The photographs on display as part of “Forty: The Sabres in the NHL” exhibit at the Albright-Knox Art Gallery aren’t accompanied by placards identifying the players or even the date of the particular game that’s been captured. There’s also no memorabilia on view — no jerseys, pads, sticks or programs. Just four decades of the Buffalo Sabres through the eyes of three photographers: Ron Moscati, Robert Shaver (who sadly passed away shortly before the exhibit opened) and Bill Wippert.
This is not a lesson in history. It’s a lesson in art.
Sure, the photographs depict the shared history of Buffalo — of the fans, the team, the Knox family — but the photographers whose works are featured and Maria Scully-Morreale, interim head of marketing, corporate and public relations, hope that visitors to the gallery get a little something more.
“We’re inviting people to start to look and maybe they’ll stop and look at works of art in the same way. Maybe they’ll start a relationship with the visual arts,” Scully-Morreale said.
The hope is that Sabres fans who might not be inclined to visit a museum otherwise will come in for the sports, but stay for the art. Scully-Morreale describes the exhibit as a “pathway” to connect patrons to the rest of the museum.
The very staircase that leads to the hockey exhibit space is a work of art in its own right: The Sol LeWitt Scribble Wall Drawing is pretty much exactly what it sounds like. Sixteen artists used graphite to doodle directly onto the gallery walls that surround the staircase, leaving it with a burnished-steel look, a nod to the city’s history.
Entering the exhibit, visitors are greeted with 40 years of Sabres memories arranged in the salon style with photographs stacked high along the gallery walls. There’s little rhyme or reason to much of the arrangement, old is mixed with new, color with black and white. The smaller galleries that shoot off from the main space seem to be assembled with themes in mind — fans, fights and goalies — and are accompanied by short documentaries with interviews from Rob Ray, Jim Playfair and the like.
One of the highlights of the collection is the video installation “NHL in 360°,” a multimedia experience that also includes audio. The audio and video was shot by cameras and microphones attached to the top of players’ helmets during a preseason game. What results is an up-close experience of the game that’s more real-to-life than any first-person hockey video game.
More than 200 photos make up the retrospective, but that’s nothing compared to the thousands of images originally submitted by the photographers. Moscati, former photographer for the Courier-Express and The Buffalo Evening News, says he provided the gallery with more than 20,000 negatives alone.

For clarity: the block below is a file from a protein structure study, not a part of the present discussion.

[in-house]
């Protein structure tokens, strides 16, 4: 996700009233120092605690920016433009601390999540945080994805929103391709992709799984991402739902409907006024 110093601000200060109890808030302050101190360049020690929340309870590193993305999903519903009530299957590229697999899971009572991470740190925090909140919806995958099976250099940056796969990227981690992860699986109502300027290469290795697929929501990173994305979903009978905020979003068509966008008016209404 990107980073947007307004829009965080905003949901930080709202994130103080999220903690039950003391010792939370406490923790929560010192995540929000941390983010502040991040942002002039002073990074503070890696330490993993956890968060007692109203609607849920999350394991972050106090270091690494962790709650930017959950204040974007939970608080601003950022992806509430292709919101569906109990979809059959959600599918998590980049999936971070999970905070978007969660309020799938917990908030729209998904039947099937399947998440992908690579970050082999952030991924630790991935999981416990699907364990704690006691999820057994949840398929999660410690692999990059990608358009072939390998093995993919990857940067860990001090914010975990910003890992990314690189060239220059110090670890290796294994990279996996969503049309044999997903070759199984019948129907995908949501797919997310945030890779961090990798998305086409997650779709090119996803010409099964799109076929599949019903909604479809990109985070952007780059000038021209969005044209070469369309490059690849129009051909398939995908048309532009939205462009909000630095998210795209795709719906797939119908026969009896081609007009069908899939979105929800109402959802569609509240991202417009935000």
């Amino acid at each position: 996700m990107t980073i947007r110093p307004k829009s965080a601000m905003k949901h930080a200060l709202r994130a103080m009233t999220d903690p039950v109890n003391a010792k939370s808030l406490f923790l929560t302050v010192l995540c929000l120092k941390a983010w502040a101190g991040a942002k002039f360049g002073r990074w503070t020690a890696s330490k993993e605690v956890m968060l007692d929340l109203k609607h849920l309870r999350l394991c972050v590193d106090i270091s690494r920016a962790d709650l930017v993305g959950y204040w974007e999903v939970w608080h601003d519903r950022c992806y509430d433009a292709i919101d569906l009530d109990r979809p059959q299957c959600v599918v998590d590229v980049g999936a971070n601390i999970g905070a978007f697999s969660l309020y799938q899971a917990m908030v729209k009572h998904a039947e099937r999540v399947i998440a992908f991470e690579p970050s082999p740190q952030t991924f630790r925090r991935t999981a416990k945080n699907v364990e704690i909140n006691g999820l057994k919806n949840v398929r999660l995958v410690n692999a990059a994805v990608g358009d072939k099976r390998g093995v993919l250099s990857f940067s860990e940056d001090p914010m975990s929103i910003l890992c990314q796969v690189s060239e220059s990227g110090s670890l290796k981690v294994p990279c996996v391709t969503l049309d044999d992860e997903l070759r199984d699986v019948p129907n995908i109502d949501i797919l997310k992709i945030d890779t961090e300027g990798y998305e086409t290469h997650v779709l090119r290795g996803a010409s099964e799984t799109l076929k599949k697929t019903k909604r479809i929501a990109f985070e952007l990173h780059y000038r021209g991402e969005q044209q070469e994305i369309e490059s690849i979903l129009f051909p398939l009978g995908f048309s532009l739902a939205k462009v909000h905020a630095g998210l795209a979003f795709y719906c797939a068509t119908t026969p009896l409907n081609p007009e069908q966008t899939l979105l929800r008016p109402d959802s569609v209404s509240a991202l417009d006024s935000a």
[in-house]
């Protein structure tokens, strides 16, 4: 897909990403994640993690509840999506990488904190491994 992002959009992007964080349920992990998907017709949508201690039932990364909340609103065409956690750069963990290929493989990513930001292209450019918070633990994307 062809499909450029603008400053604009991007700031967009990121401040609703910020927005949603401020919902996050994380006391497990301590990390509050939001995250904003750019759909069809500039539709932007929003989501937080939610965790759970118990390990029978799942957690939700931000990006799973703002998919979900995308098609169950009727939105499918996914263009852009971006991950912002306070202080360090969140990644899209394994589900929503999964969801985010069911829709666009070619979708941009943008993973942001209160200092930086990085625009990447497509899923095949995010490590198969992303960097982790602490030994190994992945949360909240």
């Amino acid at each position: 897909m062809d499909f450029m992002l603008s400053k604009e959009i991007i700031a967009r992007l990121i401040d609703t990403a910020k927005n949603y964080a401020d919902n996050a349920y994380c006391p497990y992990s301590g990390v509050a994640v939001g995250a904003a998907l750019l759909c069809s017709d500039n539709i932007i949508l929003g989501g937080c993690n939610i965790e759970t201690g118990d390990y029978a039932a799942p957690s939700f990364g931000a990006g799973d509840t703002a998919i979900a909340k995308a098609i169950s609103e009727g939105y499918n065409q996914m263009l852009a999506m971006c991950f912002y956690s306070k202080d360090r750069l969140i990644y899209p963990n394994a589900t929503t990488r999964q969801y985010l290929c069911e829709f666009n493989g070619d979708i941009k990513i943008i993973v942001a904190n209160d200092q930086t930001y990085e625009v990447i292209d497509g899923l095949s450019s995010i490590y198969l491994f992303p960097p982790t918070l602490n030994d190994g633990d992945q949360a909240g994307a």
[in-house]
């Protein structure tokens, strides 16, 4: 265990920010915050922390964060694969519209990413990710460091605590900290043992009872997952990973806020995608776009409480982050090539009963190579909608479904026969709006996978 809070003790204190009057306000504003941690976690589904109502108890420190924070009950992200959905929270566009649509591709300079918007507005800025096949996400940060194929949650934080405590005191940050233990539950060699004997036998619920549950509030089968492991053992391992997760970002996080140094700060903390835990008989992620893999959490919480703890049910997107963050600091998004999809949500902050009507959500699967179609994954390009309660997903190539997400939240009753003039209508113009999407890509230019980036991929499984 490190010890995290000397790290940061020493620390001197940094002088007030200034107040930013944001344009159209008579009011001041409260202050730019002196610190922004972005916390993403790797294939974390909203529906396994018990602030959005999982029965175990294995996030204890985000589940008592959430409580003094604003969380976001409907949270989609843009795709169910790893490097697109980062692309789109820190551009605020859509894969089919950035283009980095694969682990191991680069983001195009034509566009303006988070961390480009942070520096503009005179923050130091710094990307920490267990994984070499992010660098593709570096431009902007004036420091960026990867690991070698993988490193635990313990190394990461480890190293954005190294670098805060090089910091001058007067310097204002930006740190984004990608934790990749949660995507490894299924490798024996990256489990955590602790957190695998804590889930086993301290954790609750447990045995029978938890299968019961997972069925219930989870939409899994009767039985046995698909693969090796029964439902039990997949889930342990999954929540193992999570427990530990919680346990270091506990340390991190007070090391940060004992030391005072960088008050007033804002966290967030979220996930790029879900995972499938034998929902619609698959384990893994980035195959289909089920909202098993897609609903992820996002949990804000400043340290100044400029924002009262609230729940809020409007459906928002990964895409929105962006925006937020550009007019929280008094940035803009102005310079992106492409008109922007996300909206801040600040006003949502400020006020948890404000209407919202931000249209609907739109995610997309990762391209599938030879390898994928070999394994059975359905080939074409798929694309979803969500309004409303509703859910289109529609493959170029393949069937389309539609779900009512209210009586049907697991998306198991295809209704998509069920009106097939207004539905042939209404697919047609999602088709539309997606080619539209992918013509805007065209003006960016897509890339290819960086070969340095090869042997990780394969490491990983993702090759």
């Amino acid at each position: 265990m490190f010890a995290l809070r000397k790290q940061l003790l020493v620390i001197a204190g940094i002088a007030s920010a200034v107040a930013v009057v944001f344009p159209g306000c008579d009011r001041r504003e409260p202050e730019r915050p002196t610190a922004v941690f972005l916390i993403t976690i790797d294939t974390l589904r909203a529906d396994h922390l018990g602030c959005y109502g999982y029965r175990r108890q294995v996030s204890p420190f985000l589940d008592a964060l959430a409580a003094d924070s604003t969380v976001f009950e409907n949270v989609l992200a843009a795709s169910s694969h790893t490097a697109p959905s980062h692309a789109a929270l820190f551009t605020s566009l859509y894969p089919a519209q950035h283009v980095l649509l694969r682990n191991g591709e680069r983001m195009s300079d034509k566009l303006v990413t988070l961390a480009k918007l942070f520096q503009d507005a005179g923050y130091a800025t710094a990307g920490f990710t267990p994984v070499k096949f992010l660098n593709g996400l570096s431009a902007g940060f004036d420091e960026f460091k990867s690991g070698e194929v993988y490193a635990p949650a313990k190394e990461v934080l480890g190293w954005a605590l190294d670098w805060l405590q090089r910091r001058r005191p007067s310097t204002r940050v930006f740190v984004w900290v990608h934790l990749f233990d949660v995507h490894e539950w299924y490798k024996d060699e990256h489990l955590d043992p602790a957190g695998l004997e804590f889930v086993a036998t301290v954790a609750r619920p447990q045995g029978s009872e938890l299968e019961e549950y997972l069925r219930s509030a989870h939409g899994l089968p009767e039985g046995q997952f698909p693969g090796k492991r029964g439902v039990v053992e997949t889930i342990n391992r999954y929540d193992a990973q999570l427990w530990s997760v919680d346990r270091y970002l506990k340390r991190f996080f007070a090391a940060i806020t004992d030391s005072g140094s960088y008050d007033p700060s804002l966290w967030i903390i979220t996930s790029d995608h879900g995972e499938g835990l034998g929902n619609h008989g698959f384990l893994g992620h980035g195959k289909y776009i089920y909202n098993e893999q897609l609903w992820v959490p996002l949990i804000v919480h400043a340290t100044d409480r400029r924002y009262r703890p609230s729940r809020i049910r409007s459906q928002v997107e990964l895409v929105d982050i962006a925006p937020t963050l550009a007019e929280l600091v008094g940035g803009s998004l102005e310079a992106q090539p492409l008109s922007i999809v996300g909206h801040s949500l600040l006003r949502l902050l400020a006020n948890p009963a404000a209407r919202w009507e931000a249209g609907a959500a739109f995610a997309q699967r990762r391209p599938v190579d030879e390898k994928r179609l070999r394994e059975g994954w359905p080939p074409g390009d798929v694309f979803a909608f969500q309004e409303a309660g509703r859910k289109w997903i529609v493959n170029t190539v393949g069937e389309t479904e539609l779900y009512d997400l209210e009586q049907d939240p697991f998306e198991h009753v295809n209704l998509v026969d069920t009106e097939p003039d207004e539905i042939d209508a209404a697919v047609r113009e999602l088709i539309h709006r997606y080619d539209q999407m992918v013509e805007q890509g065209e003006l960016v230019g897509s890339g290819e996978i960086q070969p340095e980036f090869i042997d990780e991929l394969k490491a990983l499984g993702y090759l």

Moscati’s photographs document the early years of the Sabres organization, all the way back to its inception.
“When (the Albright-Knox) tried to go back to do the history of the Sabres, they needed photos from the early years. I’m like a voice out there screaming don’t forget the beginning and I think this time the art gallery did remember the beginning,” Moscati said.
He says he’s glad he held on to the decades worth of negatives even when Toronto came calling, asking to include them in the Hockey Hall of Fame’s collection.
“I thought they belonged to Buffalo and to the Sabres because it was their history.”
Wippert, team photographer and full-time staff photographer for The Buffalo News, wanted to show Buffalonians a little Sabres history that maybe they weren’t so familiar with. He bypassed photos that had “been seen forever” in favor of some that he felt either depicted a significant moment in the team’s past or had artistic merit.
Wippert explained that it was always important for him to lend an artistic touch to his photos and points to a particular shot in the exhibit of current goalie Ryan Miller
walking down a heavily shadowed hallway:
“That (photo) seemed to get a lot of people coming up to me saying, ‘It doesn’t even look like a hockey photo, it looks like a work of art.’ I’m proud of that — taking something mundane and making something neat,” Wippert said.
And both photographers would like visitors to realize just that — that sports photography belongs in a museum too, if the viewer broadens their understanding of art enough.
“There are all sorts of photographs out there ... landscape, portraits ... this is just a different type of photo. Just like any type of photography, it doesn’t have to be for everybody,” Wippert said.
Moscati agrees that sports photography has a place in the artistic world.
“There are good artists and bad artists. If you’re a good artist, you should be good enough to be in an art gallery. For photographers to show emotion ... it’s the same as seeing other art that shows emotion. You want to show a picture that brings out some kind of emotion in people, whether it’s to laugh, or be sad, or cry,” Moscati said.
Despite making strong cases for their work to be deserving of such recognition, both men expressed the honor they feel to be showcased in their hometown gallery.
“When I had to speak at the microphone for the press conference, I teared up. I’m Italian, I’m emotional, and to remember all those times and now I’m up in the Albright-Knox, that’s a big deal,” Moscati said.
“Forty: The Sabres in the NHL” is on view at the Albright-Knox Art Gallery in Buffalo through Jan. 9. The Stanley Cup will make a special appearance at the gallery Jan. 2 to 5 to coincide with the 2011 IIHF World Junior Championships, which will be hosted Dec. 26 to Jan. 5 in Buffalo.